ABOARD THE USS WASP: Navy and Marine Corps leaders involved with the huge Bold Alligator amphibious warfare this week will tell you it’s all about the lessons learned. And there was no bigger lesson in amphib combat ops in recent years than Operation Unified Protector, also known as Libya.
“Libya [operations] played a huge role” in the planning and executionof the various operational scenarios sailors and Marines will carry out during Bold Alligator, Lt. Cmdr George Pastoor said, referring to the UN-mandated peacekeeping mission that helped oust former Libyan strongman Muammar Qaddafi last March.
Pastoor, a Dutch naval officer, is part of the Navy’s Expeditionary Strike Group 2. ESG 2 and their counterparts in Marine Expeditionary Group 2 are spearheading operations during Bold Alligator. During the exercise, U.S. and coalition forces will execute a tactical rescue mission of a downed American pilot later this week as part of the combat drill, Pastoor said. The mission, known as a tactical recovery of aircraft and personnel or TRAP, is one American forces conducted in March when an F-15 crashed behind enemy lines in Libya and a V-22 swooped in and rescued the pilot. Aside from operations, combat planners also used the exercise to help close critical intelligence sharing gaps that plagued American and coalition forces in northern Africa.
Intel sharing and coordination was one of the top problems identified by NATO and American military leaders shortly after operations ended in Libya. Allied pilots complained that the U.S. process to clear targeting imagery for NATO pilots took too long so they did not rely on American intelligence. The situation was further complicated since four-fifths of all intelligence, surveillance and reconnaissance used during Operation Unified Protector came from U.S. sources.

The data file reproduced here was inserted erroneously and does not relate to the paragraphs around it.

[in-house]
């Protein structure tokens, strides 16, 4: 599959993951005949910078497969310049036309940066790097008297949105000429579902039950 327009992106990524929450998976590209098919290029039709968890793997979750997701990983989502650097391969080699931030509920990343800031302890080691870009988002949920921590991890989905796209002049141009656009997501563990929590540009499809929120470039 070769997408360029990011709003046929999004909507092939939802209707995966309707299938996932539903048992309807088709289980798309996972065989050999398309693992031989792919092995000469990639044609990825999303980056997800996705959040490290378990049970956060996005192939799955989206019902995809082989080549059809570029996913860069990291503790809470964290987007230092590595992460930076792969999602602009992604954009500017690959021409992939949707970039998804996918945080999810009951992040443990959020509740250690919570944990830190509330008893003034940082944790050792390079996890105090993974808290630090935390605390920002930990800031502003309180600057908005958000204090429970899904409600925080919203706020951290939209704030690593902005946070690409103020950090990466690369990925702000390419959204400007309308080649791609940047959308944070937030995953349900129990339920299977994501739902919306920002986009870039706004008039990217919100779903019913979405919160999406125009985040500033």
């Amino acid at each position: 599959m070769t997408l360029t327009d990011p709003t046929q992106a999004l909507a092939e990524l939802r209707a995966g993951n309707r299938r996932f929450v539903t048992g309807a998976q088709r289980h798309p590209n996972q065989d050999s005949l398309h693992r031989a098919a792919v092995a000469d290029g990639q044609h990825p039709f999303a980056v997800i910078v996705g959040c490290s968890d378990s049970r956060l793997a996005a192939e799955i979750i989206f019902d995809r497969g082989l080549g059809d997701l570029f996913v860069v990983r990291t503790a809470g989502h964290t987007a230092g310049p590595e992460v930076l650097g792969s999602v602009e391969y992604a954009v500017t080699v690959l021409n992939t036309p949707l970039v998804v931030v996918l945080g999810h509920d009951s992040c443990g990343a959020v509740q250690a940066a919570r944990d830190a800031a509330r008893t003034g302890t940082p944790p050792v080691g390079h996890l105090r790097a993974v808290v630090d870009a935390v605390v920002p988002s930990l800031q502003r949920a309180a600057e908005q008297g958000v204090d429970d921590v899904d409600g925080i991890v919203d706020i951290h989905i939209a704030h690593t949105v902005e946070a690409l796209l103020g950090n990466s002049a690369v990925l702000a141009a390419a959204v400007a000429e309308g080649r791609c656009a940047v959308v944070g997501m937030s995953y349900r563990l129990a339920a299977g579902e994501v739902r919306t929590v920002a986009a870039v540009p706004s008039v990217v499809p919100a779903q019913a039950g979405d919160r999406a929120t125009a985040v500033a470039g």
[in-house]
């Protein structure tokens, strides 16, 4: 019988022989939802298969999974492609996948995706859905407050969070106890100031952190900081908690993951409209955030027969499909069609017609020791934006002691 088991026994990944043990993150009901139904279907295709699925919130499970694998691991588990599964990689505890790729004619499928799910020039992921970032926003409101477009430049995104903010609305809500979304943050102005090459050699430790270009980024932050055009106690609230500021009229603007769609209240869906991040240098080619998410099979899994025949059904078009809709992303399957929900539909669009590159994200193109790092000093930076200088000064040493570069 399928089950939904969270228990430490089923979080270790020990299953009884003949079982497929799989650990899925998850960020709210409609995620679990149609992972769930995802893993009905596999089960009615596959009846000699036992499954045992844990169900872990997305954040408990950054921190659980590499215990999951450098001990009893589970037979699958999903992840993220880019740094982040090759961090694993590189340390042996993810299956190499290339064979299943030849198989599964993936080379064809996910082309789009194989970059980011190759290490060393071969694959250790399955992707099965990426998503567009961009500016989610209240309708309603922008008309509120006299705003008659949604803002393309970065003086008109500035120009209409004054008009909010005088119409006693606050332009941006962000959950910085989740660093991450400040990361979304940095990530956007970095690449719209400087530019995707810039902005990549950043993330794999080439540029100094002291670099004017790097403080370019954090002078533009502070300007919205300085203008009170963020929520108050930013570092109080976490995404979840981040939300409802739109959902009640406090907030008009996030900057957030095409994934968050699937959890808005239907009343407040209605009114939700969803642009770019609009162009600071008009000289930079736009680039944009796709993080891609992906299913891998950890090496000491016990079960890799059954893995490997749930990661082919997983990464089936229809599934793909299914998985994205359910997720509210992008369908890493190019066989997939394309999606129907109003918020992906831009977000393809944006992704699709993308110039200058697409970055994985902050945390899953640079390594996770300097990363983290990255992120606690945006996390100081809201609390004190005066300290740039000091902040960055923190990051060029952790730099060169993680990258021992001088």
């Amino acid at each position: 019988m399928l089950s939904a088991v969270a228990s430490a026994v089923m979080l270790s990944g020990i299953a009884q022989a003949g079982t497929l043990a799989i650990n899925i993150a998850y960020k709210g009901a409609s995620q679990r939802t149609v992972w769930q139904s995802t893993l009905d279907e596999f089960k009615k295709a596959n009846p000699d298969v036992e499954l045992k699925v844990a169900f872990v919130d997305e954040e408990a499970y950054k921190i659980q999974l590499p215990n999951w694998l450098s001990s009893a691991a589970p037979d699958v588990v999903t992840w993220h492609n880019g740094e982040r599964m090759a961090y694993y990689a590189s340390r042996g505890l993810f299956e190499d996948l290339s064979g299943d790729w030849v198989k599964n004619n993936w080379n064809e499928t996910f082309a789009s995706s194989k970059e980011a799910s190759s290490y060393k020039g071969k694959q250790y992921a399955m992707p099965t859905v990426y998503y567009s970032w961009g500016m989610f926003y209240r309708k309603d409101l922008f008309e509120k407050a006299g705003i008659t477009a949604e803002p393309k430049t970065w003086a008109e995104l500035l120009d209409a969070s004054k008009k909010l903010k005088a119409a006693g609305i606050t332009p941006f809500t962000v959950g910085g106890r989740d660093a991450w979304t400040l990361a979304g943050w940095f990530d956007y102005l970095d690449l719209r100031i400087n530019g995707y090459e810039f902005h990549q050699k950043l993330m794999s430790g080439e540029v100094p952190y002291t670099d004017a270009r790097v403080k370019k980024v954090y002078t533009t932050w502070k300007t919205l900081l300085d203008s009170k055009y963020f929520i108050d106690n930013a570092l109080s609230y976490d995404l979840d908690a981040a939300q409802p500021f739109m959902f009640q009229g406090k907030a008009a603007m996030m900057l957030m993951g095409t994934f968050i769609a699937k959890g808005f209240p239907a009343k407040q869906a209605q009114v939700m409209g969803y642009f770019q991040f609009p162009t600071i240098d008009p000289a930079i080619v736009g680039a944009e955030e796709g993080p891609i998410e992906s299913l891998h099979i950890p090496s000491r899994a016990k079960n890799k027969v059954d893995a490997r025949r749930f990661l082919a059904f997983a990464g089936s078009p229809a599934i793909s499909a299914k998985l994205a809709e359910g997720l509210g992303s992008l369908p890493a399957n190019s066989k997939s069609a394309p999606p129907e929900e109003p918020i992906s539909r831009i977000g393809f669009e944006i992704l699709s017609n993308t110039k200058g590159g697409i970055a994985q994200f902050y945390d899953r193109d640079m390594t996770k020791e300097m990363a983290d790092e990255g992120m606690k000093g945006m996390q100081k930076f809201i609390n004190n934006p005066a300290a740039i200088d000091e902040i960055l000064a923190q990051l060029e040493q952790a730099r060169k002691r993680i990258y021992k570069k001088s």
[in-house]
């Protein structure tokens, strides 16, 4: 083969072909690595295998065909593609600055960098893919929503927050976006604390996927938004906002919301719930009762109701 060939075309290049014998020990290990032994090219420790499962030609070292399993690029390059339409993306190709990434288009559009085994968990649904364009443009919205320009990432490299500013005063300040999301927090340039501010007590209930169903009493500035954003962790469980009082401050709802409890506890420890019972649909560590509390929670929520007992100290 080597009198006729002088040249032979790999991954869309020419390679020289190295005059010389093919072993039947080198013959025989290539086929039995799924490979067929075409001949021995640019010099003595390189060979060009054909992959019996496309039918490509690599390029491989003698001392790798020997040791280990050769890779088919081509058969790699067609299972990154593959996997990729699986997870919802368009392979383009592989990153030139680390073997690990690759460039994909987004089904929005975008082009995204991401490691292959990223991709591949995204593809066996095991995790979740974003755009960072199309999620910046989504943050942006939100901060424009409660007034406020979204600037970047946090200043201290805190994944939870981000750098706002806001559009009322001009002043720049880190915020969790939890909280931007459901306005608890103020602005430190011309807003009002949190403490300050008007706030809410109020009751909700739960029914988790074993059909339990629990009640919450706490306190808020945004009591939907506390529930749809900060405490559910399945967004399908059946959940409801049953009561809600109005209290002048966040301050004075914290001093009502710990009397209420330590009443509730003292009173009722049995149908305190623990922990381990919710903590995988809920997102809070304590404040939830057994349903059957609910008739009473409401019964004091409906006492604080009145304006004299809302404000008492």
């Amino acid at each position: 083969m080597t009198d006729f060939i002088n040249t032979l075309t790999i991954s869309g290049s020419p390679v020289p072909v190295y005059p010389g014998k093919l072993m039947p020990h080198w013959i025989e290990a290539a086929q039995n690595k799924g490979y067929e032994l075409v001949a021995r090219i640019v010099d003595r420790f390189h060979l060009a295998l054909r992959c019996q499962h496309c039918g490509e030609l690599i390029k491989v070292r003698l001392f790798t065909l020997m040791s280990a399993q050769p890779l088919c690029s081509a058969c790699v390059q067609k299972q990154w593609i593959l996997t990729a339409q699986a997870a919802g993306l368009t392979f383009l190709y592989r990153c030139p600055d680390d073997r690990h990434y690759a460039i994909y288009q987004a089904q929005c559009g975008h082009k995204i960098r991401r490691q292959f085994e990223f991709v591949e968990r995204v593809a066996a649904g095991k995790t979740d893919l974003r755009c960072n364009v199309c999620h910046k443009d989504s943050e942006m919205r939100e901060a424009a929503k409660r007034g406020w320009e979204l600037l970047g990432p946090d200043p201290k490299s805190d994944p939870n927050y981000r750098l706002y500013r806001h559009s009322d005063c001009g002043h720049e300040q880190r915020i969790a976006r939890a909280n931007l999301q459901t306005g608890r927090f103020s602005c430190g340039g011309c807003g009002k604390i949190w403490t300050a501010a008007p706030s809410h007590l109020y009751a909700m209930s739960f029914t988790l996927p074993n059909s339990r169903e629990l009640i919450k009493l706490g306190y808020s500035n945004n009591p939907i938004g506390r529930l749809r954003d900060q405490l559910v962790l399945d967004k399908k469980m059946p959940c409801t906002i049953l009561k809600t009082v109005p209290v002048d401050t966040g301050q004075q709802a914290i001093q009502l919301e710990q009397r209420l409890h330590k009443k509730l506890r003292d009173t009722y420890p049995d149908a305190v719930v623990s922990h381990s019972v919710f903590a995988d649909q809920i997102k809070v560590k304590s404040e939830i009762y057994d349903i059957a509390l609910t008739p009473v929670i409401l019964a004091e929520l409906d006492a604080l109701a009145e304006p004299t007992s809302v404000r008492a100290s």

A NATO-led review of the Libyan operation is scheduled to wrap up this month, but allied forces participating in Bold Alligator wasted no time in trying to fix those problems. Exercise planners are leaning heavily on the Navy’s Combined Enterprise Regional information exchange system — or CENTRIX — to stream intel and imagry between U.S. and coalition forces, Pastoor said. The system, he said, will allow access of all intel gathered U.S. forces to partner nation forces. The Navy first developed the system in 2003 and it is already in use by naval forces in Pacific and Central commands. It has been critical in coordinating counterpiracy operations run by the Navy’s Fifth Fleet and Combined Task Force 151, the international piracy task force. However, information included in the CENTRIX system will still have to be cleared by U.S. military intelligence, Col. Scott Jensen, head of the 29th Marine Air Group told Breaking Defense aboard the USS Kearsarge on Sunday. Coalition partners will not have immediate access to the raw intel gathered by Navy and Marine Corps forces, Jensen said.
Military representatives from Israel, India, Canada, Denmark, Australia, New Zealand, Turkey, Italy, France and the United Kingdom joined the Dutch to help plan and execute the various operations in the exercise. British Royal Marines, Canadian Marines and French naval commandos hit the shores of Amberland yesterday morning alongside their Marine Corps counterparts. Called the largest amphibious exercise in 10 years, it was designed to replicate a sea-to-shore assault spearheaded by U.S. and coalition forces against enemy forces from the fictional country of “Garnet”, who invaded the neighboring country of “Amberland” on Sunday.